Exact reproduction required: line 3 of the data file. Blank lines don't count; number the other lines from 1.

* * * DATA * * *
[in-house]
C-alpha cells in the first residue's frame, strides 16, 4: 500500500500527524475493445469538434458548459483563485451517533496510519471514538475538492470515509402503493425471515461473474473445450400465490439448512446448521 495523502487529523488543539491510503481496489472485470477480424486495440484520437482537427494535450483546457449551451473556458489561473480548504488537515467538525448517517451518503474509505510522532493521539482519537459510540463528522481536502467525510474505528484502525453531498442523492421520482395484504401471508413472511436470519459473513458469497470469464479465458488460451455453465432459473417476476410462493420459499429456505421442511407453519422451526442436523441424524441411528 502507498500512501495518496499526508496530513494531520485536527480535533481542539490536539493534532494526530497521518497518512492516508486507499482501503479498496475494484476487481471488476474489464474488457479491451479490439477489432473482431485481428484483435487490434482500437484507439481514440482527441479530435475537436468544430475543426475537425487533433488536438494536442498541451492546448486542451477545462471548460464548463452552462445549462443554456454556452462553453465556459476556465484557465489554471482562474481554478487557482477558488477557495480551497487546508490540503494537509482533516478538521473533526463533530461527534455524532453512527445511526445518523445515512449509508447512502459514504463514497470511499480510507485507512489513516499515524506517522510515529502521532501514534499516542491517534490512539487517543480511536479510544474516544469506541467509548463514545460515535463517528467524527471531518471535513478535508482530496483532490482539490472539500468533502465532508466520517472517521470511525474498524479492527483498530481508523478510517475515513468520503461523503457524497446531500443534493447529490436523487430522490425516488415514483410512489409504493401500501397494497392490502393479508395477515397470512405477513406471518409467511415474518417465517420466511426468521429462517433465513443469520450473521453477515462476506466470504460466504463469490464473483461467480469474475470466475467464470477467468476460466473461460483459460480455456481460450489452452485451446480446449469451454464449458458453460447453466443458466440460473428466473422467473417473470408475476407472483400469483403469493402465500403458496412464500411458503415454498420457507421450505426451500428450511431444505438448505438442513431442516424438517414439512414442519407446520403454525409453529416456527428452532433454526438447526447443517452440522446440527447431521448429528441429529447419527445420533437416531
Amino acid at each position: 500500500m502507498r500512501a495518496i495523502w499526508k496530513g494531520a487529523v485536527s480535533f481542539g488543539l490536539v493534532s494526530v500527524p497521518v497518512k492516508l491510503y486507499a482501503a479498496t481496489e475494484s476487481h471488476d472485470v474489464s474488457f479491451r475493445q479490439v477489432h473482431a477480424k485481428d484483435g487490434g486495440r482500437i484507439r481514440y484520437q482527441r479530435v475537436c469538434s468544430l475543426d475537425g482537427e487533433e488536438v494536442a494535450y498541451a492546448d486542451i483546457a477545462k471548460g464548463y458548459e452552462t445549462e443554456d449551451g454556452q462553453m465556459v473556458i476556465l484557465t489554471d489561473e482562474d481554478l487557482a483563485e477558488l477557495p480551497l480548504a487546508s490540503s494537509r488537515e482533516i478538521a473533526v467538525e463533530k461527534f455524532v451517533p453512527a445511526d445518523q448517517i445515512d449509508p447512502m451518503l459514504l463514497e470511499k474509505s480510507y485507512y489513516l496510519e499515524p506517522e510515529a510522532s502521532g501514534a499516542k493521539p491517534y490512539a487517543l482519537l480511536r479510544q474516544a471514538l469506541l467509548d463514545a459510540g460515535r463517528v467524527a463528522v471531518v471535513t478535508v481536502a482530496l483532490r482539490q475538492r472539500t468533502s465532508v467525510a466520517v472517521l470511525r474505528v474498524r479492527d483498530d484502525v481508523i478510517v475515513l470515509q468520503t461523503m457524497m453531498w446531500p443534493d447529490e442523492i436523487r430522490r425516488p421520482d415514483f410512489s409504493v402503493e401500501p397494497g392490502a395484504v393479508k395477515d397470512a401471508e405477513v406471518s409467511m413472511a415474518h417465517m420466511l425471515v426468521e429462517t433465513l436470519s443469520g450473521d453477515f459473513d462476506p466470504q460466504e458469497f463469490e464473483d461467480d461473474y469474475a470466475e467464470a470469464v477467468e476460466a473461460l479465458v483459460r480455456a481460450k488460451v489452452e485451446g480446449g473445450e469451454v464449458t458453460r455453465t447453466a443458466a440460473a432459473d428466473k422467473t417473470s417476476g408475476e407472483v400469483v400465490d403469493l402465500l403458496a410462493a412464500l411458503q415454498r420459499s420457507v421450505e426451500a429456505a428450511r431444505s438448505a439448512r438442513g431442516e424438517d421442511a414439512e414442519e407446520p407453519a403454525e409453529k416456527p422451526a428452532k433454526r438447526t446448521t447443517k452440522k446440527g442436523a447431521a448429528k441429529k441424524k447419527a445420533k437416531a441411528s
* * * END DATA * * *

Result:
Amino acid at each position: 500500500m502507498r500512501a495518496i495523502w499526508k496530513g494531520a487529523v485536527s480535533f481542539g488543539l490536539v493534532s494526530v500527524p497521518v497518512k492516508l491510503y486507499a482501503a479498496t481496489e475494484s476487481h471488476d472485470v474489464s474488457f479491451r475493445q479490439v477489432h473482431a477480424k485481428d484483435g487490434g486495440r482500437i484507439r481514440y484520437q482527441r479530435v475537436c469538434s468544430l475543426d475537425g482537427e487533433e488536438v494536442a494535450y498541451a492546448d486542451i483546457a477545462k471548460g464548463y458548459e452552462t445549462e443554456d449551451g454556452q462553453m465556459v473556458i476556465l484557465t489554471d489561473e482562474d481554478l487557482a483563485e477558488l477557495p480551497l480548504a487546508s490540503s494537509r488537515e482533516i478538521a473533526v467538525e463533530k461527534f455524532v451517533p453512527a445511526d445518523q448517517i445515512d449509508p447512502m451518503l459514504l463514497e470511499k474509505s480510507y485507512y489513516l496510519e499515524p506517522e510515529a510522532s502521532g501514534a499516542k493521539p491517534y490512539a487517543l482519537l480511536r479510544q474516544a471514538l469506541l467509548d463514545a459510540g460515535r463517528v467524527a463528522v471531518v471535513t478535508v481536502a482530496l483532490r482539490q475538492r472539500t468533502s465532508v467525510a466520517v472517521l470511525r474505528v474498524r479492527d483498530d484502525v481508523i478510517v475515513l470515509q468520503t461523503m457524497m453531498w446531500p443534493d447529490e442523492i436523487r430522490r425516488p421520482d415514483f410512489s409504493v402503493e401500501p397494497g392490502a395484504v393479508k395477515d397470512a401471508e405477513v406471518s409467511m413472511a415474518h417465517m420466511l425471515v426468521e429462517t433465513l436470519s443469520g450473521d453477515f459473513d462476506p466470504q460466504e458469497f463469490e464473483d461467480d461473474y469474475a470466475e467464470a470469464v477467468e476460466a473461460l479465458v483459460r480455456a481460450k488460451v489452452e485451446g480446449g473445450e469451454v464449458t458453460r455453465t447453466a443458466a440460473a432459473d428466473k422467473t417473470s417476476g408475476e407472483v400469483v400465490d403469493l402465500l403458496a410462493a412464500l411458503q415454498r420459499s420457507v421450505e426451500a429456505a428450511r431444505s438448505a439448512r438442513g431442516e424438517d421442511a414439512e414442519e407446520p407453519a403454525e409453529k416456527p422451526a428452532k433454526r438447526t446448521t447443517k452440522k446440527g442436523a447431521a448429528k441429529k441424524k447419527a445420533k437416531a441411528s